So I want to install the raspberry pi desktop x86 on this virtual machine, so I'm going to tap down to install or arrow down to install and just hit OK hit enter. These little notifications are from VirtualBox, I have an American layout keyboard, so I need to go up to American English and hit enter that way when I used the Shift+3 for hash it doesn't come up as a pound symbol probably and this will just run and I'll see you in the future when there's something to do.

Okay that took but a moment, so this is where we're going to select the partition disk, so I'm going to just use the guided entire disk option at the top and I'm just going to hit OK for this one as well and we're going to put all the files in one partition and that's recommended for new users anyway, so hit enter for that and I'll say yes finish partitioning and write changes to disk so enter for that and we just have to say that yes we want to set up these partitions, so yes write changes to the disks hit enter and away it goes again this will take it this will only take a few minutes.

Ok about three minutes into that process we're just getting this option to install the grub bootloader, I'm going to hit yes on that and now the device for the bootloader installation, I'm just going to go down to that prefilled one I don't want to enter the device manually. If you do accidentally go into that option you do you do have an option to go back anyhow and now I'm just going to hit continue to finish the installation.

You know I'll let this run and let you know how long it takes.

All right so that ran for like about half a minute and now we're going through this initial boot sequence automatically, so the installation finished, the screen went black, came up with a green kind of BIOS menu almost, and then it just started to launch automatically. And here we are, again, I've just got a notice from a virtual machine from the virtual machine that it's going to capture the Mouse and that's okay.

But here we are this is a pretty familiar environment for most people who are watching this video this looks a lot like the Raspberry Pi Raspbian desktop and we have pretty much all the trimmings that we had on the Raspberry Pi there are a few things missing like Wolfram, I think and a few other things but by and large this is a complete and seamless Raspberry Pi.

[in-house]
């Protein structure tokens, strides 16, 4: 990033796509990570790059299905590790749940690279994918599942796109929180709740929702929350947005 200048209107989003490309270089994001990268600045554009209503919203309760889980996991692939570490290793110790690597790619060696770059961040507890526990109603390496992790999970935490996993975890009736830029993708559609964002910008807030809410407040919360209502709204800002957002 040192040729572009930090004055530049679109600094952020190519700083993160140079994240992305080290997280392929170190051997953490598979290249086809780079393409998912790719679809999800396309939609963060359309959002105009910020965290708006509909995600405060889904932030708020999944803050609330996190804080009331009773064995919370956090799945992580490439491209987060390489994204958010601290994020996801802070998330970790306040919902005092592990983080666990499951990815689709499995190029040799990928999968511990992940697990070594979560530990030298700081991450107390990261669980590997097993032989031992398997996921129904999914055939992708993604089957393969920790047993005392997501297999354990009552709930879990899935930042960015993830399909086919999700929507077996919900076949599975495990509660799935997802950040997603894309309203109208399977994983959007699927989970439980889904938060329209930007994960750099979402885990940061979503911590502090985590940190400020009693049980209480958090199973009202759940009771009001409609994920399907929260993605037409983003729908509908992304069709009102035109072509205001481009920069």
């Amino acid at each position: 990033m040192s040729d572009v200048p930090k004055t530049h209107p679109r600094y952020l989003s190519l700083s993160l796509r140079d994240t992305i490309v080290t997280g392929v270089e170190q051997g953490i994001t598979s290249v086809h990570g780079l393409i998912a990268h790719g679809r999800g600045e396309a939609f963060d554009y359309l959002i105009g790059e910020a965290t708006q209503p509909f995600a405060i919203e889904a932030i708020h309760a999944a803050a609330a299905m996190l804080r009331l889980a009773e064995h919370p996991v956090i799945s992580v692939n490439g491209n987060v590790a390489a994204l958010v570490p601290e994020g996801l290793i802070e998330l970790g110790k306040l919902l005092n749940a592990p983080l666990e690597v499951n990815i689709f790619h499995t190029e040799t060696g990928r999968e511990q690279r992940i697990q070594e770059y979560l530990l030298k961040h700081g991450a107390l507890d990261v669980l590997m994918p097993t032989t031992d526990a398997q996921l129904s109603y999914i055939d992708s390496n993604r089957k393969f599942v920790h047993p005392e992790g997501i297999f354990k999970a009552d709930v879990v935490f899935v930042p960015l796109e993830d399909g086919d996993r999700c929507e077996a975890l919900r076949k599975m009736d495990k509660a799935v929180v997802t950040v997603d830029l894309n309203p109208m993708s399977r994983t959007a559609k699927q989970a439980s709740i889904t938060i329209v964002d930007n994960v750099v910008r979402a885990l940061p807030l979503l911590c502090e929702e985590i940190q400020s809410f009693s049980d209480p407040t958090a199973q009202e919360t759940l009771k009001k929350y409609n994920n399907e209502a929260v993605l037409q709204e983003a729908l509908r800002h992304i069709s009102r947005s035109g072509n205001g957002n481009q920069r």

So there are a few things that we have to do from here this virtual machine doesn't know it's a virtual machine it's living inside this window but it doesn't know it and what that means is, if we want to resize this window to expand that desktop, it can't do it yet, so we're gonna have to install a few packages, so I'm just going to pull this over to the side and bring up my resources. I'll just open up the terminal first so we'll open up the terminal and run
sudo apt-get update
and while that's updating I'll just grab the long installation line that I need.

So what we what we're going to do is download a few packages onto our virtual machine that kind of allow it to interact with Oracle VirtualBox in a way that will allow us to copy files back and forth and even use like the the clipboard so we can copy and paste text back and forth which is super useful if you're you know copying long commands like the one that I'm gonna have to manually type out for instance so once this is finished which it has we're just going to execute this line so that the virtual machine knows that it's virtual and that it's running inside our an Oracle VM. So I'm going to run the
sudo apt-get install virtualbox-guest -dkms virtualbox-guest -x11 linux-headers-$(uname -r)

Oh BirtualBox is not a real thing my apologies what have I done VirtualBox I've put in one too many see this is exactly why we want that copy and paste functionality because I have just got this wrong twice finally I get the notice that I am going to download about 11.5MB of packages so I'm just going to hit YES on that and wait for it to finish. Actually while that's going I think I can get started with the next step so the things we have to do are enable the clipboard the shared clipboard so we can copy and paste text back and forth and also enable sharing a file with the with the virtual raspberry pi so that we can share our host machine files really easily with the raspberry pi that's just grateful workflow.

So the first thing we'll want is to go to machine actually devices let's start with devices and we'll grab the shared clipboard option and set that to bi-directional so that means that we can copy from into the raspberry pi either from the pipe to the computer or vice versa, bi-directional.